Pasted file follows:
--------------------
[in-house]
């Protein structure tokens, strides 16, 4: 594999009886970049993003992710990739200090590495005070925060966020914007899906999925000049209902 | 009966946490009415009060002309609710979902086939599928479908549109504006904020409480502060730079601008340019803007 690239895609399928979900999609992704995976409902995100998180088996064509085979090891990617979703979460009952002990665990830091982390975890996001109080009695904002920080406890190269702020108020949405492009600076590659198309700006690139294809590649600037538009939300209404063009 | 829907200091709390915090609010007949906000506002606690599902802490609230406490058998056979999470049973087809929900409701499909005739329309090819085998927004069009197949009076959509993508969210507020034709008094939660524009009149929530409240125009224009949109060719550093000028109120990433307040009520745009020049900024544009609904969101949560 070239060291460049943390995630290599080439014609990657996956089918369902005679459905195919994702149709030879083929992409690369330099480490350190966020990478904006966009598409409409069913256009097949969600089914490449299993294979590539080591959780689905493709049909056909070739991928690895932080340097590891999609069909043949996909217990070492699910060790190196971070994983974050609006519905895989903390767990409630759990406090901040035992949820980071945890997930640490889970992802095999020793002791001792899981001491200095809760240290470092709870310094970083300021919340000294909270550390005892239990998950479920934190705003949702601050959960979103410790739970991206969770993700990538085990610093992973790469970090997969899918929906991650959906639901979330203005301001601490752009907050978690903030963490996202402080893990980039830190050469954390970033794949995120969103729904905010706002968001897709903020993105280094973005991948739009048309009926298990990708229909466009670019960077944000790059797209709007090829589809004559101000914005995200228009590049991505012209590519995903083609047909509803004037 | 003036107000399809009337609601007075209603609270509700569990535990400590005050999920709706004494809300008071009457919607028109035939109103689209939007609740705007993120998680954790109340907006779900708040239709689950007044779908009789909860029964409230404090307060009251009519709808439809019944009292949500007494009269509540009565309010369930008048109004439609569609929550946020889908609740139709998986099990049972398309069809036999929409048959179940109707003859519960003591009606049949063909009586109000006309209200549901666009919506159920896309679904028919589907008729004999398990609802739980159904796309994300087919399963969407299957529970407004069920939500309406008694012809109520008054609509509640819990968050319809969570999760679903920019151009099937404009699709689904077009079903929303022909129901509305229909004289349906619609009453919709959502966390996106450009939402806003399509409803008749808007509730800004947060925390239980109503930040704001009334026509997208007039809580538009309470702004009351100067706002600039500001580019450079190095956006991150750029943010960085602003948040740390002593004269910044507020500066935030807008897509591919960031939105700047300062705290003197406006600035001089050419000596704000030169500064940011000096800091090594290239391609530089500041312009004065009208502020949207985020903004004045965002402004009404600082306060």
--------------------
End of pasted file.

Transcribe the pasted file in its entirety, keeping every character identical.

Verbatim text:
[in-house]
């Protein structure tokens, strides 16, 4: 594999009886970049993003992710990739200090590495005070925060966020914007899906999925000049209902 | 009966946490009415009060002309609710979902086939599928479908549109504006904020409480502060730079601008340019803007 690239895609399928979900999609992704995976409902995100998180088996064509085979090891990617979703979460009952002990665990830091982390975890996001109080009695904002920080406890190269702020108020949405492009600076590659198309700006690139294809590649600037538009939300209404063009 | 829907200091709390915090609010007949906000506002606690599902802490609230406490058998056979999470049973087809929900409701499909005739329309090819085998927004069009197949009076959509993508969210507020034709008094939660524009009149929530409240125009224009949109060719550093000028109120990433307040009520745009020049900024544009609904969101949560 070239060291460049943390995630290599080439014609990657996956089918369902005679459905195919994702149709030879083929992409690369330099480490350190966020990478904006966009598409409409069913256009097949969600089914490449299993294979590539080591959780689905493709049909056909070739991928690895932080340097590891999609069909043949996909217990070492699910060790190196971070994983974050609006519905895989903390767990409630759990406090901040035992949820980071945890997930640490889970992802095999020793002791001792899981001491200095809760240290470092709870310094970083300021919340000294909270550390005892239990998950479920934190705003949702601050959960979103410790739970991206969770993700990538085990610093992973790469970090997969899918929906991650959906639901979330203005301001601490752009907050978690903030963490996202402080893990980039830190050469954390970033794949995120969103729904905010706002968001897709903020993105280094973005991948739009048309009926298990990708229909466009670019960077944000790059797209709007090829589809004559101000914005995200228009590049991505012209590519995903083609047909509803004037 | 003036107000399809009337609601007075209603609270509700569990535990400590005050999920709706004494809300008071009457919607028109035939109103689209939007609740705007993120998680954790109340907006779900708040239709689950007044779908009789909860029964409230404090307060009251009519709808439809019944009292949500007494009269509540009565309010369930008048109004439609569609929550946020889908609740139709998986099990049972398309069809036999929409048959179940109707003859519960003591009606049949063909009586109000006309209200549901666009919506159920896309679904028919589907008729004999398990609802739980159904796309994300087919399963969407299957529970407004069920939500309406008694012809109520008054609509509640819990968050319809969570999760679903920019151009099937404009699709689904077009079903929303022909129901509305229909004289349906619609009453919709959502966390996106450009939402806003399509409803008749808007509730800004947060925390239980109503930040704001009334026509997208007039809580538009309470702004009351100067706002600039500001580019450079190095956006991150750029943010960085602003948040740390002593004269910044507020500066935030807008897509591919960031939105700047300062705290003197406006600035001089050419000596704000030169500064940011000096800091090594290239391609530089500041312009004065009208502020949207985020903004004045965002402004009404600082306060």